The biggest issue currently is that my legs don’t always do what they are told. Most of the places I go to take pictures are in deep woods or out in marshes where the terrain is very uneven. While I used to be able to hike quite a bit, my legs fatigue much more quickly now, causing my feet to take short, shuffling steps and get caught up in sticks or mud. Fortunately, no one is ever around to see me fall in the mud, so I just get back up and keep going! As the Parkinson’s progresses, it is just a matter of learning my limits and adjusting accordingly.

How often do you go out to take photos? Do you have any favorite areas?
I am out almost every weekday for at least a few hours a day. As far as favorite places, there are a lot of great spots locally that each have their “best” season. Eagle Slough Natural Area, Wesselman Woods Nature Preserve, and Howell Wetlands are fantastic for warblers and songbirds in the spring and fall. Shorebirds and marsh birds are great in the summer at Cane Ridge Wildlife Area or Tern Bar Slough Wildlife Diversity Conservation in Gibson County, Ind., and Goose Pond up in Linton, Ind. One of my favorites is Patoka River National Wildlife Refuge in Oakland City, Ind. The refuge is over 8,000 acres and has such a diverse range of habitats that there is almost always something interesting at any time of the year.

How do you best capture wildlife photos?
One of the positive aspects of having Parkinson’s is that I am very content sitting, waiting, and observing. Many of my best shots are the result of watching something’s behavior long enough to understand the best way to approach and photograph it naturally. This can be a few minutes of observing or several months of study and research. It just depends.

What made you decide to focus on nature and wildlife photography as opposed to other types of photography?
I do also enjoy sports photography, but nature and wildlife are definitely my favorite. Sometimes when we see a bolt of lightning or a bird fly by with the naked eye, it is hard to see the details of what is going on in that split second of time. Photography can capture that instant in fine detail so we can take the time to study and more fully appreciate the intricacy of what God has created for us to enjoy.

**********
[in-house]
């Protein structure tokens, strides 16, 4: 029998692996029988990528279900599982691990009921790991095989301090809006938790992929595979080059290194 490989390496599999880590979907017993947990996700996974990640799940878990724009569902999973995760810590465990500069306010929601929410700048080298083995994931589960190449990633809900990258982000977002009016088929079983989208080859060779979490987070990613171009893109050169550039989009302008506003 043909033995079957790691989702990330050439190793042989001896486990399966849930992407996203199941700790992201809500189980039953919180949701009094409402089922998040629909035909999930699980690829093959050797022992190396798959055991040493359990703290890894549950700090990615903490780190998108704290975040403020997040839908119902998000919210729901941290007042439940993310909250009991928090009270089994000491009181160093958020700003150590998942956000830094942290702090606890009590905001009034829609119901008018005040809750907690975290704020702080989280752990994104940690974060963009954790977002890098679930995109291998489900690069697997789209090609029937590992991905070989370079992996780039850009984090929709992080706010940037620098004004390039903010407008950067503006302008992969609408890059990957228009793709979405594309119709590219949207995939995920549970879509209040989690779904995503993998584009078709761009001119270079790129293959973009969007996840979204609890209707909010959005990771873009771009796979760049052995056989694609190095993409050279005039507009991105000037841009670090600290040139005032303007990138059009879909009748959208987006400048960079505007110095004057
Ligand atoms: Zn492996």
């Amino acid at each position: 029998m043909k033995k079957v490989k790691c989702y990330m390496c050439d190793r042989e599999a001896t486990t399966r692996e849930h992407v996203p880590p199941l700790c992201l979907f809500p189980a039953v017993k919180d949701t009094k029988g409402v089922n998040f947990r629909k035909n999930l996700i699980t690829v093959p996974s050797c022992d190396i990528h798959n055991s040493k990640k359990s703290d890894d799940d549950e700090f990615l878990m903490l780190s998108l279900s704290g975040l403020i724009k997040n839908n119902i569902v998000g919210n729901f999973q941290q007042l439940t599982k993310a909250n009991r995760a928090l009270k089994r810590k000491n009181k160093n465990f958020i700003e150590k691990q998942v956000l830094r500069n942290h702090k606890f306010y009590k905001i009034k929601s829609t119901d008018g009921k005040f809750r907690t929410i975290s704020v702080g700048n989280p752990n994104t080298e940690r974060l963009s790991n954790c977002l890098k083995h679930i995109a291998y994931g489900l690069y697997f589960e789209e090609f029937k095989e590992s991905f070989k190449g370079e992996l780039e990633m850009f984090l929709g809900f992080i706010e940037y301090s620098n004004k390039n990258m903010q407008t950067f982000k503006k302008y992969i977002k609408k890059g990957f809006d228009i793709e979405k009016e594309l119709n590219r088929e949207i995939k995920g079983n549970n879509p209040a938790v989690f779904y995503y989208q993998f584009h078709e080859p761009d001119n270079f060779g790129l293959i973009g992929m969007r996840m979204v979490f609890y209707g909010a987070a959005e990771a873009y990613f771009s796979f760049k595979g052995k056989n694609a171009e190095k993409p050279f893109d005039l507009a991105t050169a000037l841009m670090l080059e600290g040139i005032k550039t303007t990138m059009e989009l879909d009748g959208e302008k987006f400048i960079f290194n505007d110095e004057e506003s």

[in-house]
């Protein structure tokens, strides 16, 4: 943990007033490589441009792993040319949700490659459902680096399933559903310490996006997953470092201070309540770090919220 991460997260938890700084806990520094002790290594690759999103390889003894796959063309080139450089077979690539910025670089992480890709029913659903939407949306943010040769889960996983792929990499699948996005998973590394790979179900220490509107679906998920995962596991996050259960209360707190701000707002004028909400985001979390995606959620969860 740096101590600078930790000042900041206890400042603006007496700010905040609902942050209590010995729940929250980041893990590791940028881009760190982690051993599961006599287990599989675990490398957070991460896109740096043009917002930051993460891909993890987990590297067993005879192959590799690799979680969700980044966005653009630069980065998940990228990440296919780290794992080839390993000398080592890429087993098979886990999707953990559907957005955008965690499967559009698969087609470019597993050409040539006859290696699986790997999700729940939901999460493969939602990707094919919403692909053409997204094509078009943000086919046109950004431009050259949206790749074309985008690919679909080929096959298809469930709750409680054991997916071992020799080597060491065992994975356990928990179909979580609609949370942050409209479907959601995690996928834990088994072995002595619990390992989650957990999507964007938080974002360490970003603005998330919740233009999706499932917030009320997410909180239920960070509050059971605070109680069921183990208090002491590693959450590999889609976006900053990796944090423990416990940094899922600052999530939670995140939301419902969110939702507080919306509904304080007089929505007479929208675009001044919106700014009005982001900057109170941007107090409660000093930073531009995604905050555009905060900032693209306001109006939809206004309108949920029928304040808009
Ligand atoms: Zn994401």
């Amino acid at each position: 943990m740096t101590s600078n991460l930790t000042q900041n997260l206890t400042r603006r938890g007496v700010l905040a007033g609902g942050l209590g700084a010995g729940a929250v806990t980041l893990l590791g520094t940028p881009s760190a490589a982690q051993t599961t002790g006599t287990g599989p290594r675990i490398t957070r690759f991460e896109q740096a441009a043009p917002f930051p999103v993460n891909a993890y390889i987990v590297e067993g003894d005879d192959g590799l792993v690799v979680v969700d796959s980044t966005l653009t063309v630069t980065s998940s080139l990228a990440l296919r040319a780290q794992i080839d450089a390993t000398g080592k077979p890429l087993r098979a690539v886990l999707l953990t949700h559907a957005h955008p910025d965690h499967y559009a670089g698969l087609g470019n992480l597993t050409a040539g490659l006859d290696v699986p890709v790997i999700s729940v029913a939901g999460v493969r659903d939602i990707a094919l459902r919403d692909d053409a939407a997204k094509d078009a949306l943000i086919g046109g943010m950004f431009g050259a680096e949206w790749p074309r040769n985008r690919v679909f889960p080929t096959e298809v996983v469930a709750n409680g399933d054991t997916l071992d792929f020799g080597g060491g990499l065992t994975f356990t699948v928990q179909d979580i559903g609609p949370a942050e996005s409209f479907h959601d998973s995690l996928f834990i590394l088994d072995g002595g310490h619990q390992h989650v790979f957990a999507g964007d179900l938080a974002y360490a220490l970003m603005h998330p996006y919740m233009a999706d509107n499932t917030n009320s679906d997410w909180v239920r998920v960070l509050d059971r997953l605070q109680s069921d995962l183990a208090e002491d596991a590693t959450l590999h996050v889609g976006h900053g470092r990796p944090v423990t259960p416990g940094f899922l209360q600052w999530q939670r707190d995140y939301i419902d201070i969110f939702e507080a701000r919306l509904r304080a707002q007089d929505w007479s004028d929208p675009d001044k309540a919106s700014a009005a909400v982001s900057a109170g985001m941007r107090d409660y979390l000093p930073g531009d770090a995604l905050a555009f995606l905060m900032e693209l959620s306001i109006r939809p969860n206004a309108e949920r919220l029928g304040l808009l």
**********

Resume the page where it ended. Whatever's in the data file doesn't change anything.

Do you have a favorite photo?
Last summer, I stumbled upon a pair of young bobcats in a newly acquired section of Patoka River National Wildlife Refuge. Although the cats scampered up a dead tree and posed just long enough for a few photographs, those few images remind me that without the decades of work that various agencies and individuals put into conserving that property, that experience would not have been possible.

What are your plans for the future?
The things that really matter to me have more to do with my family than photography. My wife, Sarah, has had to make more adjustments due to Parkinson’s than I have, and she has been strong, patient, and supportive through everything. Being a good husband to her and a loving father to two teenagers moving rapidly towards adulthood is my focus for now. Other than that, God has been pretty good at directing our paths so far, so I think we’ll just keep following where he leads.